Gun politics in the United-Kingdom
Gun politics in the United-Kingdom generally places its main considerations on how best to ensure public safety and how deaths involving firearms can mosteffectively be prevented. Unlike in the United States, there is practically no modern organised gun rights lobby in the United Kingdom, and little debate between pro-gun control and pro-gun ownershipadvocates.
These two situations create what is believed to be some of the strictest gun legislation in the world.
There are different situations in Scotland, since power to legislate on firearms wasreserved to the UK Parliament under the Scotland Act 1998 that established a Scottish Parliament; this has led to tensions between Westminster and Holyrood with the Scottish Government wanting to enactstill stricter laws.
In Northern Ireland has the most relaxed laws on firearms. In Northern Ireland, owning a firearm is legal and firearms certificate are regularly issued by the Police Serviceprovided that it is for self-defence and the particular person will not endanger or harm the public.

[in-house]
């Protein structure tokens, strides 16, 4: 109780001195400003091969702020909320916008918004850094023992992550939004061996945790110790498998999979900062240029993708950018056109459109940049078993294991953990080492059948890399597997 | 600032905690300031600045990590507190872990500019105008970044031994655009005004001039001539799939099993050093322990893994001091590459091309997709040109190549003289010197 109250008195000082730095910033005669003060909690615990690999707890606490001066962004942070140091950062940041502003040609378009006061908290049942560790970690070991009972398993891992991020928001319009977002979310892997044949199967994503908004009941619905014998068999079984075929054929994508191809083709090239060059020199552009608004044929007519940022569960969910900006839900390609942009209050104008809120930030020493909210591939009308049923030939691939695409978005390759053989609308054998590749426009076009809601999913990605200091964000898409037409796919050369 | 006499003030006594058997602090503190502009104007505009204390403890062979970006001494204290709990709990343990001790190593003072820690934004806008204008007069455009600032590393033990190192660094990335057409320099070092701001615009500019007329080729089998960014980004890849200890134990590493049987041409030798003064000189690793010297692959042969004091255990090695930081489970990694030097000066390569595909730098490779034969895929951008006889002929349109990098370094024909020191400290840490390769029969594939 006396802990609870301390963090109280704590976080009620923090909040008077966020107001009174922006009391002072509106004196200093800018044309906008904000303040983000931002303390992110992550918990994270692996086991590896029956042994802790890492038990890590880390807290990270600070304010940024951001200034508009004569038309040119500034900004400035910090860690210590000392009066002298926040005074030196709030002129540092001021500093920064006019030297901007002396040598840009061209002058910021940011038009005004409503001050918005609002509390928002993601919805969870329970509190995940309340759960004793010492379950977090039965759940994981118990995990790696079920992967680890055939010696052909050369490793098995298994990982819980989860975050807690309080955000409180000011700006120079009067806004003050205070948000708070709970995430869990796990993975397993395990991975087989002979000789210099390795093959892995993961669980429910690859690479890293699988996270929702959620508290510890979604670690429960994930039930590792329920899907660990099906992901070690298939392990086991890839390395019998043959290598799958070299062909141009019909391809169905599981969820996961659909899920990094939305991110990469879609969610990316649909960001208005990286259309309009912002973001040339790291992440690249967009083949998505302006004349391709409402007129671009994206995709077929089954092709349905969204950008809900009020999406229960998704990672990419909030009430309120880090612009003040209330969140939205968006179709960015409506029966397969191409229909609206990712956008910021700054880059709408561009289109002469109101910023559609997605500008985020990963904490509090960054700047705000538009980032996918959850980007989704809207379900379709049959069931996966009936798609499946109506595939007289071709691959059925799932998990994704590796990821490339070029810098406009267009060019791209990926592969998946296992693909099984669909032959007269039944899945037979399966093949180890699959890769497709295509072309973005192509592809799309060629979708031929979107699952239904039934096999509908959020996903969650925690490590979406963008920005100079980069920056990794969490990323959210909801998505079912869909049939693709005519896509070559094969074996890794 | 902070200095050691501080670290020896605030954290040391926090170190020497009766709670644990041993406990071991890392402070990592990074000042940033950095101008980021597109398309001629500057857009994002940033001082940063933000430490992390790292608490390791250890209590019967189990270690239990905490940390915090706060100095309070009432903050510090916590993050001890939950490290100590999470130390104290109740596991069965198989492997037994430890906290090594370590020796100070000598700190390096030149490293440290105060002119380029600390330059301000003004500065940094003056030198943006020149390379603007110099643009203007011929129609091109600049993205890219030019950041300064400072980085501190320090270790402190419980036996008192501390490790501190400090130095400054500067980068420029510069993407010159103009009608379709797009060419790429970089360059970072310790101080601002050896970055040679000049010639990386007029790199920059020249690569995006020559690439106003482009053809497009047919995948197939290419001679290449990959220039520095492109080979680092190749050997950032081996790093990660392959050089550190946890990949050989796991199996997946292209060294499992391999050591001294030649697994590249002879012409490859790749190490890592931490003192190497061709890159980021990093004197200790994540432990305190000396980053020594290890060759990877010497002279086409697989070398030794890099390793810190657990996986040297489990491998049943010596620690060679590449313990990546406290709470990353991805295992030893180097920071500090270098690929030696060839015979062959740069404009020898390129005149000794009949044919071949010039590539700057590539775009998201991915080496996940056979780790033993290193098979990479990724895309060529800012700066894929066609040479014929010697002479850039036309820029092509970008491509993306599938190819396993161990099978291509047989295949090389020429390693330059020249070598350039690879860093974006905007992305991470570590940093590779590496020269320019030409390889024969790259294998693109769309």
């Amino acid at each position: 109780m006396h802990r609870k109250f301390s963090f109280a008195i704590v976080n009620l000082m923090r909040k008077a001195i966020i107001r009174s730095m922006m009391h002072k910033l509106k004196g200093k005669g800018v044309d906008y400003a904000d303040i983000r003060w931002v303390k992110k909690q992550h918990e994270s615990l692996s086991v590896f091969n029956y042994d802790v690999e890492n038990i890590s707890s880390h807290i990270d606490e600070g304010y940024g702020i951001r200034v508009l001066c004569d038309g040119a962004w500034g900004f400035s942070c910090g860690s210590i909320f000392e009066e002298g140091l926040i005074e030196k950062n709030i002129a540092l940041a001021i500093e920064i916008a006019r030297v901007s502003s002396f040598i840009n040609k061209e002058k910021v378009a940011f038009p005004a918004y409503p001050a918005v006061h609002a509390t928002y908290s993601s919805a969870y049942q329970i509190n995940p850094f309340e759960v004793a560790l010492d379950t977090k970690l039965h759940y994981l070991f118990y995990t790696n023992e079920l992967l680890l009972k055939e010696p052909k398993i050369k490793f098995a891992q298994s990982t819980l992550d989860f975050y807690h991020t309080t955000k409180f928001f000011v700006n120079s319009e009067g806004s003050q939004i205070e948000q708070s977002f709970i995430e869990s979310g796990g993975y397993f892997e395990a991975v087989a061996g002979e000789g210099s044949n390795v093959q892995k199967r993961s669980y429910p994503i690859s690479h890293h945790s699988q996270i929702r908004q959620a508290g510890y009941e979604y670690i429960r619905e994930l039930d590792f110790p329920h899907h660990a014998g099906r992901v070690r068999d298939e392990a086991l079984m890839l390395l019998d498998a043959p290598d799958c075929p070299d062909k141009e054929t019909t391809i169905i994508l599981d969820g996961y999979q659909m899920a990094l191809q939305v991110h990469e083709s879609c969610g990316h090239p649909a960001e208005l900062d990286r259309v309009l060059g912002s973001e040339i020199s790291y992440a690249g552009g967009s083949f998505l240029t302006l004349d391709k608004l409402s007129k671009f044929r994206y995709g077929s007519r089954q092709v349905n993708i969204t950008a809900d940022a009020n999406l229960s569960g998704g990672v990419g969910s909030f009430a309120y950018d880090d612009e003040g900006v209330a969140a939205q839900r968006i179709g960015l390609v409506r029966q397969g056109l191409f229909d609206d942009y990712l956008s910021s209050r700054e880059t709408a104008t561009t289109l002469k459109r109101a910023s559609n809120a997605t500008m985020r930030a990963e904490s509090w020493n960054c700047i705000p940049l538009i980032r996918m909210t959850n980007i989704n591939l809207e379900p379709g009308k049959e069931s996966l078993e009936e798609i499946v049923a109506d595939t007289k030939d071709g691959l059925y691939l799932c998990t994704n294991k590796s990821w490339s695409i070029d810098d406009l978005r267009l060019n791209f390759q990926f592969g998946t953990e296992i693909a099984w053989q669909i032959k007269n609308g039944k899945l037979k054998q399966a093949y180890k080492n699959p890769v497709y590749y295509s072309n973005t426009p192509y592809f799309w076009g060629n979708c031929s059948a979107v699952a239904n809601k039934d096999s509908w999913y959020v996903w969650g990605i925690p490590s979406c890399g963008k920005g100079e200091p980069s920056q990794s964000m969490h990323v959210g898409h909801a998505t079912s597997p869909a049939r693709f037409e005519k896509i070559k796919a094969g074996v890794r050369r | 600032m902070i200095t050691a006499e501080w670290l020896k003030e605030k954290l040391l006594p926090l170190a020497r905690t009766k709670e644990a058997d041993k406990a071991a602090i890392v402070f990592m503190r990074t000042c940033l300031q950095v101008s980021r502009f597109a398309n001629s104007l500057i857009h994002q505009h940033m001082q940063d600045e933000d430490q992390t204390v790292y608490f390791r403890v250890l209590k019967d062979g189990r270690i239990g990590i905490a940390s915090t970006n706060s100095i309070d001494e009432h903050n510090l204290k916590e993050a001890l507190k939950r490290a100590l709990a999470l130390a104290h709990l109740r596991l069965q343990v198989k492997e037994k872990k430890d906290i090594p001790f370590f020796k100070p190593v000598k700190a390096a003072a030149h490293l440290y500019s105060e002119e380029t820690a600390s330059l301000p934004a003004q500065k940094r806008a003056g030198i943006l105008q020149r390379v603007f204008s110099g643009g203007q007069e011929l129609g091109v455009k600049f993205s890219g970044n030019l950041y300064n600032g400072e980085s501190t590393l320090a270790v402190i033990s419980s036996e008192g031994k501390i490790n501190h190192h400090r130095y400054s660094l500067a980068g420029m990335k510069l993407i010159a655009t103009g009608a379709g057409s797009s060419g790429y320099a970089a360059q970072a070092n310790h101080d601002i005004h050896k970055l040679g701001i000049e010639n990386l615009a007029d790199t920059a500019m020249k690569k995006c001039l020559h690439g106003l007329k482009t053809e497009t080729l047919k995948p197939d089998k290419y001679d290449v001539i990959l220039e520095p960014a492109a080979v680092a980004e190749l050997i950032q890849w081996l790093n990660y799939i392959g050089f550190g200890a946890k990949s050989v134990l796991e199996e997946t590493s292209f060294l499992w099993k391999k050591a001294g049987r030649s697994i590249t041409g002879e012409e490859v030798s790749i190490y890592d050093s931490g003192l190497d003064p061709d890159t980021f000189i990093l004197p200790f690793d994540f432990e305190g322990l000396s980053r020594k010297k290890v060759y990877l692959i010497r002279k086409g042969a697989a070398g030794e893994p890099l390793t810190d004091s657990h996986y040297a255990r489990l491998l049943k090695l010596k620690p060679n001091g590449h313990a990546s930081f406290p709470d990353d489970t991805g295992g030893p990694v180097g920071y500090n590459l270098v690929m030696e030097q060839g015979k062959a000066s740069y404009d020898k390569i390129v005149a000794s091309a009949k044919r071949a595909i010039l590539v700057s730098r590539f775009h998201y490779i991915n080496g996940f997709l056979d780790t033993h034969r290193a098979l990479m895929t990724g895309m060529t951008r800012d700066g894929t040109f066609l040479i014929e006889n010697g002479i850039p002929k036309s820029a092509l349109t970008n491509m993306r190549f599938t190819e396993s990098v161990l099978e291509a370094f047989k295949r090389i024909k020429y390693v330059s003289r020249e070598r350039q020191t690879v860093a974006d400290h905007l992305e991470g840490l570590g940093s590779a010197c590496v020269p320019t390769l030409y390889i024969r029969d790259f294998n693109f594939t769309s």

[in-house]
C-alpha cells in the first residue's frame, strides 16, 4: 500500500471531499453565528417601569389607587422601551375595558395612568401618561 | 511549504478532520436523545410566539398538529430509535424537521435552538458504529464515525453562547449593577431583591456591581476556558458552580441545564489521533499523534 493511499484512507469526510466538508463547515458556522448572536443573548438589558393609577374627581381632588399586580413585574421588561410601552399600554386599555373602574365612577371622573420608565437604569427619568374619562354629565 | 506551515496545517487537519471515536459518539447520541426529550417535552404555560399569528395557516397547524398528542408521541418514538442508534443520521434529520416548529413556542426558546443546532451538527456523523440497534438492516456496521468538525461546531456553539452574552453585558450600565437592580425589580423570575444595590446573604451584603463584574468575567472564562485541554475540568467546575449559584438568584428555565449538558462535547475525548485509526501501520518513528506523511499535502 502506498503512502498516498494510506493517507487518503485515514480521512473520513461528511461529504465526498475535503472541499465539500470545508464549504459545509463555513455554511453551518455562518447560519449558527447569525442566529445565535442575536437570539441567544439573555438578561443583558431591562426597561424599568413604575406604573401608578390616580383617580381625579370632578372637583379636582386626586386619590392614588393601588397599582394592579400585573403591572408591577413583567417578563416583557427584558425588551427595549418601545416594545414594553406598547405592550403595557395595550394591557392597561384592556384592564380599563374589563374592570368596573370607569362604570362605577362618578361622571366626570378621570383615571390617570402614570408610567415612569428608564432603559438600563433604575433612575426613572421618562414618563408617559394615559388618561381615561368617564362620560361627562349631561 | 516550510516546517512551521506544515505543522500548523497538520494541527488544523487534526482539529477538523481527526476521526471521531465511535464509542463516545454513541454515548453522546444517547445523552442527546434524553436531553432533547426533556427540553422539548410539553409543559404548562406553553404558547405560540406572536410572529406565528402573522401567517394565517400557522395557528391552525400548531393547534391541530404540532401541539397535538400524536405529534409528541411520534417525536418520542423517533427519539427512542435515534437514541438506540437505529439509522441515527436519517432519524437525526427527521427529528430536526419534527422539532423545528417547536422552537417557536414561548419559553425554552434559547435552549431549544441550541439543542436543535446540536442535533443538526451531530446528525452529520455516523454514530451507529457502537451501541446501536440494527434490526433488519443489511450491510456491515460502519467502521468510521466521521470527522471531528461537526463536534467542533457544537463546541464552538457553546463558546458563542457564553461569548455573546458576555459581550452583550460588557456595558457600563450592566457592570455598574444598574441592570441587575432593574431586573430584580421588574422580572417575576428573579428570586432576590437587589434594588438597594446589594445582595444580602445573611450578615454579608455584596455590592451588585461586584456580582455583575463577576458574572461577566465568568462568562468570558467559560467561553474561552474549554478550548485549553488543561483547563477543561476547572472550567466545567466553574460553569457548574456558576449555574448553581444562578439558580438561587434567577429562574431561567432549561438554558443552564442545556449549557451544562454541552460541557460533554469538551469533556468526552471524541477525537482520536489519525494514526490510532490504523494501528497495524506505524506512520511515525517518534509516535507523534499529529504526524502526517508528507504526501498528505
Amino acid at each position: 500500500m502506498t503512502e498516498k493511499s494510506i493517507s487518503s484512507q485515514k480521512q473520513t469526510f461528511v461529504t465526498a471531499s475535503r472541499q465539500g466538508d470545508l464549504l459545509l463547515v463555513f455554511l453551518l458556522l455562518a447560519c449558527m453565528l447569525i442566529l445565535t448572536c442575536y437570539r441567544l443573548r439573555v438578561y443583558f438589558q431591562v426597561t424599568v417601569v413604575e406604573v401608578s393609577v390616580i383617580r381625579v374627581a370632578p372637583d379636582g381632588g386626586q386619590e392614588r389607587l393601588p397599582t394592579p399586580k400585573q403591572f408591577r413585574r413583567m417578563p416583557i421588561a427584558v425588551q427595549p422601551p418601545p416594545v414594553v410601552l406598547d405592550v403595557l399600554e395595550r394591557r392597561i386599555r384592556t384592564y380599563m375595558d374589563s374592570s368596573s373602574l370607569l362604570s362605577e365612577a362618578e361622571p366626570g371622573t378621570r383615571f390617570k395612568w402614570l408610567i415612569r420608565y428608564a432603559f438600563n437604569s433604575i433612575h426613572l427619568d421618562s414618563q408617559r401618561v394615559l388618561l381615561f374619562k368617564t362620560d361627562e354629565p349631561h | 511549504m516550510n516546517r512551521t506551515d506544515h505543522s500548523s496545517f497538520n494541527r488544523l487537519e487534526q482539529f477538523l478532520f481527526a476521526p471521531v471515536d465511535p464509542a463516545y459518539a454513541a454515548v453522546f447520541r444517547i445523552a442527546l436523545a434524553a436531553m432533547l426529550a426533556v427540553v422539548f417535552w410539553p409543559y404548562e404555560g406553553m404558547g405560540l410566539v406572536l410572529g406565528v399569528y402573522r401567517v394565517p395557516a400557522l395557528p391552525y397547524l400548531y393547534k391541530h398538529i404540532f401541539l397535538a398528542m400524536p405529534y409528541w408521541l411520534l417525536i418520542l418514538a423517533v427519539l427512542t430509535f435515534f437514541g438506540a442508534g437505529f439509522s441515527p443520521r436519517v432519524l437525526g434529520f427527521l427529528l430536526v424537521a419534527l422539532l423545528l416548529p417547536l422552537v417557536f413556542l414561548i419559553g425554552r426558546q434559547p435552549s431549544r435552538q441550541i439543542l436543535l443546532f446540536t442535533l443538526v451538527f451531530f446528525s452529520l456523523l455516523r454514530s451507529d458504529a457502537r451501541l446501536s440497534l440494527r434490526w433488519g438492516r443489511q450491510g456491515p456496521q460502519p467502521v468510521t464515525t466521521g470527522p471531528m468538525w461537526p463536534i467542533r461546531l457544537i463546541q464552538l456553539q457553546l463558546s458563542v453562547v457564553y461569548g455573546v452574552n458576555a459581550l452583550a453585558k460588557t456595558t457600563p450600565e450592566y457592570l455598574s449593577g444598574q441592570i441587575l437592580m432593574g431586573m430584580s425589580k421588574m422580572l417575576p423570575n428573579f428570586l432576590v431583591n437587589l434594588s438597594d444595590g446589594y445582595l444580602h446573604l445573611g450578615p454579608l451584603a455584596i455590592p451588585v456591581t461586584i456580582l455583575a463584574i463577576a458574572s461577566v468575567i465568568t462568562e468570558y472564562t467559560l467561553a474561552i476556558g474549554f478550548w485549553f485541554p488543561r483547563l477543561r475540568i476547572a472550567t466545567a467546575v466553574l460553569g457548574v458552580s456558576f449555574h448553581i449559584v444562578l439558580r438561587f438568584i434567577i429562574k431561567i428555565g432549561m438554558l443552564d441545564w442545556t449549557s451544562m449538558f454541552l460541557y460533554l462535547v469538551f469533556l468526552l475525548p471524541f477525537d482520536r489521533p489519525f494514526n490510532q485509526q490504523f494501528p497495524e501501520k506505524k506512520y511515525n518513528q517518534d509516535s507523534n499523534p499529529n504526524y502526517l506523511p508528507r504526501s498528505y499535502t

But an upsetting event took place in march 1996 in the Scottish town of Dunblane, indeed thomas WattHamilton walked into the Dunblane Primary School armed with two 9 mm Browning HP pistols and two Smith & Wesson .357 Magnum revolvers. He was carrying 743 cartridges, and fired his weapons 109 times.Hamilton made his way to the gymnasium and opened fire on a Primary One class of five- and six-year-olds,Fifteen children died together with their class teacher, Gwen Mayor, who was killed trying toprotect the children. Hamilton then left the gymnasium through the emergency exit. In the playground outside he began shooting into a mobile classroom. A teacher in the mobile classroom had previouslyrealised that something was seriously wrong and told the children to hide under the tables.
Hamilton returned into the gymnasium and fired one shot with one of his two revolvers pointing upwards...
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